The movie industry seems focused exclusively on the younger demographic, which means that the vast majority of movies are about that younger demographic. Gloria Bell is refreshing because it allows an older woman to be an older woman, thus reminding us that they still have something to offer as film subjects. Gloria may be older but she's not dead yet. She has dreams and desires just like the rest of us.

Julianne Moore has always been a great actress, there's nothing new in that statement, but her performance in Gloria Bell is herculean in scope. Not only is Moore in every scene of the film, she's in every shot of the camera (unless I missed the one where she was missing). There's never a moment where we don't see what Gloria is doing. When another character is talking on the phone, we're with Gloria to follow her reaction to the call. When she's singing along (off-key) to a song on the radio (a song which always fits with where we are in Gloria's emotional arc), we're there.

At times, it can feel like a little too much. There's nothing tawdry in what we see but watching Gloria wash her underwear in the sink and then stop to pluck a hair from her chin feels almost voyeuristic. Like we're seeing something that we aren't supposed to. That's how intimate it all is.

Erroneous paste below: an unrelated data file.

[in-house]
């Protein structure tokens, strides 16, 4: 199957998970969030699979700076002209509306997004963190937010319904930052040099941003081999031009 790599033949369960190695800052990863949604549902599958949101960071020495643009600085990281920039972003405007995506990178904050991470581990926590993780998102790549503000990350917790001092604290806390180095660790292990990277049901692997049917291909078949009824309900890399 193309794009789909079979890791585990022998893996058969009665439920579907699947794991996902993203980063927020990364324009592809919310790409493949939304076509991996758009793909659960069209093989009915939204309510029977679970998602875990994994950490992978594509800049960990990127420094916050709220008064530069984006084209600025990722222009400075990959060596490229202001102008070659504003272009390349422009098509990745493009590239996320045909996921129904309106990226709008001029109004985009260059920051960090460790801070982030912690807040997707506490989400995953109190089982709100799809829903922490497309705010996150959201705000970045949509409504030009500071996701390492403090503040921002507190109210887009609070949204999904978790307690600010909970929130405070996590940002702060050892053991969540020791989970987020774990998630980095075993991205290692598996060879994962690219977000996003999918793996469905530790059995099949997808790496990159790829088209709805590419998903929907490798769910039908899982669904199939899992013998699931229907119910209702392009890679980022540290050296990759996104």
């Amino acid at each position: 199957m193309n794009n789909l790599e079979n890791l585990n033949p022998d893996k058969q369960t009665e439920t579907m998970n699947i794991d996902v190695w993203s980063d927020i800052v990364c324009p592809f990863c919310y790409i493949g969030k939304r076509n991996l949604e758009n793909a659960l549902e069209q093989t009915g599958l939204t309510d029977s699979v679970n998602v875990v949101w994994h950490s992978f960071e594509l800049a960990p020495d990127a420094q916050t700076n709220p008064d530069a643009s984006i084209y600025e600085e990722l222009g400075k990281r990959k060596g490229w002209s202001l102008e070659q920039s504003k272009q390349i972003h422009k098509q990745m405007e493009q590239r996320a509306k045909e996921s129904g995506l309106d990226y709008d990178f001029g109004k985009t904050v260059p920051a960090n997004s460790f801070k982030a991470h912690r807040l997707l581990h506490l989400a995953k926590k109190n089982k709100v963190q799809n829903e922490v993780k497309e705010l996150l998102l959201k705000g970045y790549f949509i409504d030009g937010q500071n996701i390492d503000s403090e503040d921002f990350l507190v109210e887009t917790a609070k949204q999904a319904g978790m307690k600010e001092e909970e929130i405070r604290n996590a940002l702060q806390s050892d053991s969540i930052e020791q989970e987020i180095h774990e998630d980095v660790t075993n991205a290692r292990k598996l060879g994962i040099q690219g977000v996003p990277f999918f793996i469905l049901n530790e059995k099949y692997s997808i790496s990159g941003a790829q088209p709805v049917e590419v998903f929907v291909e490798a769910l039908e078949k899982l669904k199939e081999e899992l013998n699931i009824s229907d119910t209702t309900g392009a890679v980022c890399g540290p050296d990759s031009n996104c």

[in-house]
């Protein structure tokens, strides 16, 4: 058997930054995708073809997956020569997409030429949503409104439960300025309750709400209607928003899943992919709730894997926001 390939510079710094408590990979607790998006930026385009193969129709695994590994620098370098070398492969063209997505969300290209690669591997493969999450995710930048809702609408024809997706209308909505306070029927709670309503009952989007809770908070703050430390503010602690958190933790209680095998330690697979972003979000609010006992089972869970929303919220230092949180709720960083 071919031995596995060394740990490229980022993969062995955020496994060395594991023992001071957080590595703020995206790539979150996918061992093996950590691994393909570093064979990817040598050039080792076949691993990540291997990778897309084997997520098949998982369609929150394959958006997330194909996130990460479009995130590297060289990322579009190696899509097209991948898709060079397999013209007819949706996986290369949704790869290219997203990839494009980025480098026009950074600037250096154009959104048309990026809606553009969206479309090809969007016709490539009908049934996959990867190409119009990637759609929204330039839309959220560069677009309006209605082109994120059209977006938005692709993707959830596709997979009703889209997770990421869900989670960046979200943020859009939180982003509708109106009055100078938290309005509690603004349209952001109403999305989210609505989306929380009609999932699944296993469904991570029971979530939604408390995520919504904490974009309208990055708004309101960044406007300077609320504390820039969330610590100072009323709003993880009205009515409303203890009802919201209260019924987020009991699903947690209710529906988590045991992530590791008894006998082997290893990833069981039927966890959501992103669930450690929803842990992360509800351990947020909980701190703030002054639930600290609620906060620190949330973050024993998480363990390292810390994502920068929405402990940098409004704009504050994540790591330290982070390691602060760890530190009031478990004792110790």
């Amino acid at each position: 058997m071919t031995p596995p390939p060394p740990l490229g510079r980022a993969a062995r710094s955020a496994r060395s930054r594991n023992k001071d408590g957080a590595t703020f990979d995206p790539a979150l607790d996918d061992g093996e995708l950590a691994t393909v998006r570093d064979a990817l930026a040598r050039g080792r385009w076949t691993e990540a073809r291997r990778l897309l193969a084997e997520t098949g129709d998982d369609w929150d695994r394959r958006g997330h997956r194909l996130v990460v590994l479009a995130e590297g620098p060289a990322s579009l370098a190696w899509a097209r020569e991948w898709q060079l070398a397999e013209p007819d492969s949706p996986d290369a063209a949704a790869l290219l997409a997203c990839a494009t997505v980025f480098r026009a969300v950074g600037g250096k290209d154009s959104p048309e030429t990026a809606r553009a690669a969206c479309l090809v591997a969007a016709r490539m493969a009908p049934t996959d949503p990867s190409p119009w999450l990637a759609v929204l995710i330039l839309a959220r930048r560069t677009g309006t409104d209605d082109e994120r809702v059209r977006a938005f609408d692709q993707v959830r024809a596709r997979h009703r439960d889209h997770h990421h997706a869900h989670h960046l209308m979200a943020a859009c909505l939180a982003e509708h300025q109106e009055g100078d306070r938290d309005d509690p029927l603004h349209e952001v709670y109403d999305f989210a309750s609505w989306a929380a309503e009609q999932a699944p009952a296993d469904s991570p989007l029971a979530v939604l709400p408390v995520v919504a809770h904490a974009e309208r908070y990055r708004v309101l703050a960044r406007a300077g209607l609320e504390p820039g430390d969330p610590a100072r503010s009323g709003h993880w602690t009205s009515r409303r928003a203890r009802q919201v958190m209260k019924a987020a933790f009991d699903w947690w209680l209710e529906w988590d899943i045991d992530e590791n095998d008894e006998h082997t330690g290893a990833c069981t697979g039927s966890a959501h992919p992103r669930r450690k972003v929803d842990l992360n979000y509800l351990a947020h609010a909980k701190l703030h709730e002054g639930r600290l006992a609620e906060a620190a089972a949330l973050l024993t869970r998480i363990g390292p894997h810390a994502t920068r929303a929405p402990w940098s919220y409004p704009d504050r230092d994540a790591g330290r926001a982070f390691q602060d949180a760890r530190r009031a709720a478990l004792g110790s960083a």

It's made all the more intimate by the fact that Moore spends so much of the film alone. Gloria visits her kids and seems to have a good relationship with them, but they have lives of their own, as well. We meet one acquaintance Gloria has at her job, but we only see her in relation to her job. They never go out for a drink after work. Few people see Gloria most of the time, which makes the fact that we do all the more personal.

Julianne Moore's performance, every word, every facial expression, tells a story all its own. If Gloria Bell came out eight months from now we'd at least be wondering if Moore would be up for awards. By next fall most people will probably have forgotten this movie came out at all, which is a shame.